Editor’s Note: This is a CBE 2022 Writing Contest Honorable Mention!
At face value, 1 Corinthians 11:5–16 seems to explicitly require that all women cover their heads in church, particularly when praying and prophesying. Yet varying interpretations and applications continue to spark heated conversation today — even among women — with strong opinions on both sides of the issue weighing in on shame, dishonor, and the subjugation of women in the broader narrative of Scripture. Questions to consider include: Did Paul really advocate for the head covering of all women as a function of their faith and access to Christ? If so, how do we reconcile Paul’s foundational declaration that the saving grace of Christ is freely available to all with no strings attached? When Paul states, “God saved you by his grace when you believed. And you can’t take credit for this; it is a gift from God. Salvation is not a reward for the good things we have done, so none of us can boast about it,” did that not include women? Or do women have to earn God’s honor and gift of grace by covering their heads?
Let’s take a closer look at the historical and cultural context of the first-century world. When appropriately applied, the interpretation of this passage shifts considerably to reflect Paul as acting counterculturally in support of all women veiling, demonstrating the Good News of the Gospel of Jesus Christ by offering God’s free gift of salvation to all. Even as we look back to the ancient world, explosive topics such as veiling and the position of women in the church today continue to impact critical decisions within the family of God. We are wise to carefully look back while thoughtfully and humbly thinking forward, keeping God’s call to expand the Kingdom firmly in focus.
From a historical perspective, Paul’s first letter to the Corinthians is addressed to members of the early church, likely meeting in homes in the port city of Corinth — an area widely known for its diverse, cosmopolitan behavior and particularly for its wild sexual immorality, drunkenness, and cultic practices. The early church welcomed those from all walks of life: Jews and Gentiles, women and men, the social elite, the working poor, and even those from the lowest classes (slaves, prostitutes, and freedwomen). Paul’s commitment to equality, mutuality, and unity as one body in Christ is evident throughout many of his early letters (Romans 12:1-6, Galatians 3:28, Ephesians 4:1-16, 6:23-24). As a result, women from all social classes and backgrounds were attracted to Christianity as a community where their contributions, presence, and callings were recognized and appreciated in stark contrast to the cultural norms of the day. William B. Bowes, author of A Religion of “Women and Children”? A Christian Woman’s Place in the Greco-Roman World Before AD300 paints the picture of a completely new experience for women who “found in the Jesus movement a God who called them worthy and valuable . . . who valued them equally to men, [and] intended to work through them as females and not in spite of their femaleness.”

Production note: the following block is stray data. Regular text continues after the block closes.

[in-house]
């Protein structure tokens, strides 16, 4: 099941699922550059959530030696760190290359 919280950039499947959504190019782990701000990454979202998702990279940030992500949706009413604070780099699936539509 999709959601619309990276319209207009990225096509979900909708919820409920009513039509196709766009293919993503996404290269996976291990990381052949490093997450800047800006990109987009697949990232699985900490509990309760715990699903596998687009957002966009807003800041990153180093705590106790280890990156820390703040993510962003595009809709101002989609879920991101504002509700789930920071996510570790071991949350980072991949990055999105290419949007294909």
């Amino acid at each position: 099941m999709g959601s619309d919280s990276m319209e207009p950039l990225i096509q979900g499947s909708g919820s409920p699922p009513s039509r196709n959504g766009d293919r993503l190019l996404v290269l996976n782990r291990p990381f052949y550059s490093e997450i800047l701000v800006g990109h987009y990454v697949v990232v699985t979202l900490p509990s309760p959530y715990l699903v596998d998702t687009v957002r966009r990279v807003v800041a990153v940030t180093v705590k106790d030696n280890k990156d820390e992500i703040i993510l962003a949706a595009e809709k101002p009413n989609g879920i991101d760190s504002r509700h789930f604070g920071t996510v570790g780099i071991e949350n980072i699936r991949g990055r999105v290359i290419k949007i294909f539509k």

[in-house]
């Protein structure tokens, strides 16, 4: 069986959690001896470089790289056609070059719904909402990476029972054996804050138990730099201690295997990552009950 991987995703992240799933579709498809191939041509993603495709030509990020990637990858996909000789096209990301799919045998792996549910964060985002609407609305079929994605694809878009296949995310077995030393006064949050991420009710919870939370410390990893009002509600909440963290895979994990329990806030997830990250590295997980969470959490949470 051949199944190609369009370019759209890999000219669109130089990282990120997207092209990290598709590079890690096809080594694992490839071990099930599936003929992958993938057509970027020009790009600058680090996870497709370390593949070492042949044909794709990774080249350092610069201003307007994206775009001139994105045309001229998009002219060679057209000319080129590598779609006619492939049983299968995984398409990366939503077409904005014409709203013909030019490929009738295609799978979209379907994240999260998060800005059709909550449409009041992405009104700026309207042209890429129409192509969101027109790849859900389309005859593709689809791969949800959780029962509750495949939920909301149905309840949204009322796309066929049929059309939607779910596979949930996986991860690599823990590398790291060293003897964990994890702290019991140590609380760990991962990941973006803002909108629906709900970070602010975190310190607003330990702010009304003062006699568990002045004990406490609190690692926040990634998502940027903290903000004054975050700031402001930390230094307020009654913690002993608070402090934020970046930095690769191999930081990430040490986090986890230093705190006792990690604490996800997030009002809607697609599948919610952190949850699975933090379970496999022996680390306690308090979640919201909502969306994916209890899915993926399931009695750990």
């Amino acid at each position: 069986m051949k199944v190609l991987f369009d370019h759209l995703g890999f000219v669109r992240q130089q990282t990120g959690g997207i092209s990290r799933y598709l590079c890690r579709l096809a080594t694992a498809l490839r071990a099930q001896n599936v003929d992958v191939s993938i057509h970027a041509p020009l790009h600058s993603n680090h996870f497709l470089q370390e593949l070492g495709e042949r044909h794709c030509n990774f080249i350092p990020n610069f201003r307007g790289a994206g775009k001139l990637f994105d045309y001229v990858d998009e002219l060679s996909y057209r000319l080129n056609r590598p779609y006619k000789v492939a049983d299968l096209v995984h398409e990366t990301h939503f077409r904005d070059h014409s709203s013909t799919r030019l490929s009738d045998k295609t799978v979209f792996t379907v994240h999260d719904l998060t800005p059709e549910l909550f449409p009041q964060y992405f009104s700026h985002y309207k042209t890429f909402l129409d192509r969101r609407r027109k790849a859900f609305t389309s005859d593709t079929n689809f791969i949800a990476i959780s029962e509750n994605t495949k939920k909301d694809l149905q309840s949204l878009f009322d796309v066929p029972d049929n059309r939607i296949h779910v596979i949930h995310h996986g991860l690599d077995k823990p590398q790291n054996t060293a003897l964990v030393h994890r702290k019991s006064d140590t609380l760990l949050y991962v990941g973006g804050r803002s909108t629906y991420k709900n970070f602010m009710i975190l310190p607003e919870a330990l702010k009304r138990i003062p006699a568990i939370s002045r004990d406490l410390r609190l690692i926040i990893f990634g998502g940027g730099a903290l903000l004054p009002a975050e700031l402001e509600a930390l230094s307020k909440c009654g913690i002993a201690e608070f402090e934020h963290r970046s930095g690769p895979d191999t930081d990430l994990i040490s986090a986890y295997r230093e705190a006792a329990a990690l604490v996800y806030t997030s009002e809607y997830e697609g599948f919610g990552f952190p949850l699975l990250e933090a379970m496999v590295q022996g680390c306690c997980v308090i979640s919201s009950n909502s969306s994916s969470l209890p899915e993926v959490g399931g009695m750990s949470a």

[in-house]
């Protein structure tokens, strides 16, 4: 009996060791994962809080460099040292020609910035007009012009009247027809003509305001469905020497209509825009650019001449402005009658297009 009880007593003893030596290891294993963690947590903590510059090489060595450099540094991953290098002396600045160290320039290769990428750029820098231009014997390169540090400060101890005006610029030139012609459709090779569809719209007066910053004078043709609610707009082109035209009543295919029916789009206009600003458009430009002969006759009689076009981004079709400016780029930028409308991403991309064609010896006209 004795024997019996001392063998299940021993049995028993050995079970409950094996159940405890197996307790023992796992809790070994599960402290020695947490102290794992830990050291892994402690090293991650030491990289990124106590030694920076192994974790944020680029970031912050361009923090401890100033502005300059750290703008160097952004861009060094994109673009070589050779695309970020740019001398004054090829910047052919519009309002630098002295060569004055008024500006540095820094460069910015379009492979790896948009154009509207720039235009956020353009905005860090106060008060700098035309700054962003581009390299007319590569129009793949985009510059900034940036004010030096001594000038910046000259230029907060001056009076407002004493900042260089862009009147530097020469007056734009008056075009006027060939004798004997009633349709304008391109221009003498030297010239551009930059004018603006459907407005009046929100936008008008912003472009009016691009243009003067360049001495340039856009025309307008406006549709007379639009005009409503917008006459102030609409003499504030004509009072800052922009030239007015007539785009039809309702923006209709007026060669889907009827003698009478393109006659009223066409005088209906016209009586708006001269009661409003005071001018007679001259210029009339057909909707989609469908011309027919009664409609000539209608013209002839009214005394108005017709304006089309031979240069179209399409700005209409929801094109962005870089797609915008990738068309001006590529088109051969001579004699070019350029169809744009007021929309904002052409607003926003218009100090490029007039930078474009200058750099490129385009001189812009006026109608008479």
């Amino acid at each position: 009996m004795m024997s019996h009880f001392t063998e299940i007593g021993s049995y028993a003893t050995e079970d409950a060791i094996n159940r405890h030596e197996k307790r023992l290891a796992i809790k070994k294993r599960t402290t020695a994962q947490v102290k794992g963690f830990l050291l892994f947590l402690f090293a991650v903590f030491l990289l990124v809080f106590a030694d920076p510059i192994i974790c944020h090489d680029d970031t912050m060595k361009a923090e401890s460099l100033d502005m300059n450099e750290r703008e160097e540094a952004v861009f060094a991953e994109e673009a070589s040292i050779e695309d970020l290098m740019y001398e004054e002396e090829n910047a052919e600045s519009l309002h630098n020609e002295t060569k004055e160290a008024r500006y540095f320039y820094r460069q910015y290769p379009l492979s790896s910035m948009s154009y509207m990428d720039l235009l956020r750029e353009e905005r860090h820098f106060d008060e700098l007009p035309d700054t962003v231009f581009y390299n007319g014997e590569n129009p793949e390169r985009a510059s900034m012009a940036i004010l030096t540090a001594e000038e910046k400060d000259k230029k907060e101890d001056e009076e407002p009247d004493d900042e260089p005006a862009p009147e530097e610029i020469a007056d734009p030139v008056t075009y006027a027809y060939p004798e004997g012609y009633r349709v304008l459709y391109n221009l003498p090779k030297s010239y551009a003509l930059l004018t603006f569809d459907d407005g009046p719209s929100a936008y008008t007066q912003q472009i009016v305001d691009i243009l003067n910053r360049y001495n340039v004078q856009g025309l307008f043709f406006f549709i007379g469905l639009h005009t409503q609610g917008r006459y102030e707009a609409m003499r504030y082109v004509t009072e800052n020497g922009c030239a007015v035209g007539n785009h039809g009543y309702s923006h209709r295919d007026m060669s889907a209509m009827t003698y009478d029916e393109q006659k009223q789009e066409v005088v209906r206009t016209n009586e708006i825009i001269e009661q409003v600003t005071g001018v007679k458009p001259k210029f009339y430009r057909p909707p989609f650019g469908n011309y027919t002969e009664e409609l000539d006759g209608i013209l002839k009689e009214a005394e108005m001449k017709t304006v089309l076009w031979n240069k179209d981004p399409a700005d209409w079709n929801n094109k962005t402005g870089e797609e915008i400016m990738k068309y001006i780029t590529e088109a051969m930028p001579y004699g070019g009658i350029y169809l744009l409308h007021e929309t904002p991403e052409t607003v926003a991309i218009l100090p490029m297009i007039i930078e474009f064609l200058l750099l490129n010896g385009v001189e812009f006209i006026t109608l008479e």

Not only did Christianity establish women’s inherent value in Christ, but its high standard of ethics also provided a level of safety and security that otherwise barely existed for women in the first century. Thus, when reading chapter eleven of Paul’s first letter to the Corinthians, there are cultural questions that must be asked to avoid assumption and misinterpretation of his audience and intent. The chapter is often assumed to be Paul delivering an imperative ruling to women in the church. Yet when readers set aside this assumption, what will they find? Perhaps, that Paul was speaking not directly to the women but directly to the men of the early church instead.
If we look at the first-century world’s historical and cultural context, Paul’s words in 1 Corinthians 11:5–16 may have been directed toward men. Paul’s combative tone suggests a two-way conversation, with phrases like those found in verses 13–16 — “Judge for yourselves, isn’t it obvious, if anyone wants to argue about this . . . ” — suggesting an ongoing debate or banter, as was common among men in the first-century world. It is doubtful that women would have entered into this type of conversation with anyone besides their husbands (if that), and they would have been even less inclined to do so with a publicly acknowledged leader and apostle such as Paul. Les Bridgeman states, “This one change in perspective allows us to see Paul siding with women against men, rather than imposing unwanted restriction on women.” This consideration opens the door to further exploration. What do we know about men’s behavior toward women in the first-century world, the cultural standards for head covering, and how women interacted with men as a result?